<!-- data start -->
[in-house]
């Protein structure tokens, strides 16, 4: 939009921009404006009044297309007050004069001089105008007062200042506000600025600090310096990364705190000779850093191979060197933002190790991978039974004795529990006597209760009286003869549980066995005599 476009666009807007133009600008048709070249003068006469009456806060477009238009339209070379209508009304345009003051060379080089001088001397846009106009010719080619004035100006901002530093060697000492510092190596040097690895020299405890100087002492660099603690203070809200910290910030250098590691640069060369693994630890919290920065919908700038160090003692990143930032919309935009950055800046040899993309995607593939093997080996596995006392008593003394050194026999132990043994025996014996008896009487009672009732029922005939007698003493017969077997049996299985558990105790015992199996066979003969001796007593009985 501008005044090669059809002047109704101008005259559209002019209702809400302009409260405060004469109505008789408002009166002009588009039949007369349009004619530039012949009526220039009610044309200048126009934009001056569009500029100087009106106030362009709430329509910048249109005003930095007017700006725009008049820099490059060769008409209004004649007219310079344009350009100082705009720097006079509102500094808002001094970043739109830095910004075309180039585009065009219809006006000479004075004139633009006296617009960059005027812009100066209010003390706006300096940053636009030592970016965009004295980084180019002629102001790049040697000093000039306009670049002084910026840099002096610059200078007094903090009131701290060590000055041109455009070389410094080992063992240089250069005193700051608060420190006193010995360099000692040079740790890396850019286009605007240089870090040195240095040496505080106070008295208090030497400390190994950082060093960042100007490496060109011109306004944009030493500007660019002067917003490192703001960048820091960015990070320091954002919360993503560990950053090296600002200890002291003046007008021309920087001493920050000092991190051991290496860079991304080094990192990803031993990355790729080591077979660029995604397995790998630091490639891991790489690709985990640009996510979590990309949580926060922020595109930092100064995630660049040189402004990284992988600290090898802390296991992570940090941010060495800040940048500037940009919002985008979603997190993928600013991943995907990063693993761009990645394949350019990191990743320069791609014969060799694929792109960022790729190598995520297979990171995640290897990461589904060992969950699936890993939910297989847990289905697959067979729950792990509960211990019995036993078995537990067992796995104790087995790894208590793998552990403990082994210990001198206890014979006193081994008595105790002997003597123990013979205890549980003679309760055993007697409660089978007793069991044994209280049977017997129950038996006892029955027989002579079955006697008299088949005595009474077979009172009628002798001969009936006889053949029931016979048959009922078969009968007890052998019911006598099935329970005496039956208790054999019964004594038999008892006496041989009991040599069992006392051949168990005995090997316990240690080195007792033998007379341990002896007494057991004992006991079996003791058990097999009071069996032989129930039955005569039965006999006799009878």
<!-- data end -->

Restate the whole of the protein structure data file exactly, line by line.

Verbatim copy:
[in-house]
């Protein structure tokens, strides 16, 4: 939009921009404006009044297309007050004069001089105008007062200042506000600025600090310096990364705190000779850093191979060197933002190790991978039974004795529990006597209760009286003869549980066995005599 476009666009807007133009600008048709070249003068006469009456806060477009238009339209070379209508009304345009003051060379080089001088001397846009106009010719080619004035100006901002530093060697000492510092190596040097690895020299405890100087002492660099603690203070809200910290910030250098590691640069060369693994630890919290920065919908700038160090003692990143930032919309935009950055800046040899993309995607593939093997080996596995006392008593003394050194026999132990043994025996014996008896009487009672009732029922005939007698003493017969077997049996299985558990105790015992199996066979003969001796007593009985 501008005044090669059809002047109704101008005259559209002019209702809400302009409260405060004469109505008789408002009166002009588009039949007369349009004619530039012949009526220039009610044309200048126009934009001056569009500029100087009106106030362009709430329509910048249109005003930095007017700006725009008049820099490059060769008409209004004649007219310079344009350009100082705009720097006079509102500094808002001094970043739109830095910004075309180039585009065009219809006006000479004075004139633009006296617009960059005027812009100066209010003390706006300096940053636009030592970016965009004295980084180019002629102001790049040697000093000039306009670049002084910026840099002096610059200078007094903090009131701290060590000055041109455009070389410094080992063992240089250069005193700051608060420190006193010995360099000692040079740790890396850019286009605007240089870090040195240095040496505080106070008295208090030497400390190994950082060093960042100007490496060109011109306004944009030493500007660019002067917003490192703001960048820091960015990070320091954002919360993503560990950053090296600002200890002291003046007008021309920087001493920050000092991190051991290496860079991304080094990192990803031993990355790729080591077979660029995604397995790998630091490639891991790489690709985990640009996510979590990309949580926060922020595109930092100064995630660049040189402004990284992988600290090898802390296991992570940090941010060495800040940048500037940009919002985008979603997190993928600013991943995907990063693993761009990645394949350019990191990743320069791609014969060799694929792109960022790729190598995520297979990171995640290897990461589904060992969950699936890993939910297989847990289905697959067979729950792990509960211990019995036993078995537990067992796995104790087995790894208590793998552990403990082994210990001198206890014979006193081994008595105790002997003597123990013979205890549980003679309760055993007697409660089978007793069991044994209280049977017997129950038996006892029955027989002579079955006697008299088949005595009474077979009172009628002798001969009936006889053949029931016979048959009922078969009968007890052998019911006598099935329970005496039956208790054999019964004594038999008892006496041989009991040599069992006392051949168990005995090997316990240690080195007792033998007379341990002896007494057991004992006991079996003791058990097999009071069996032989129930039955005569039965006999006799009878």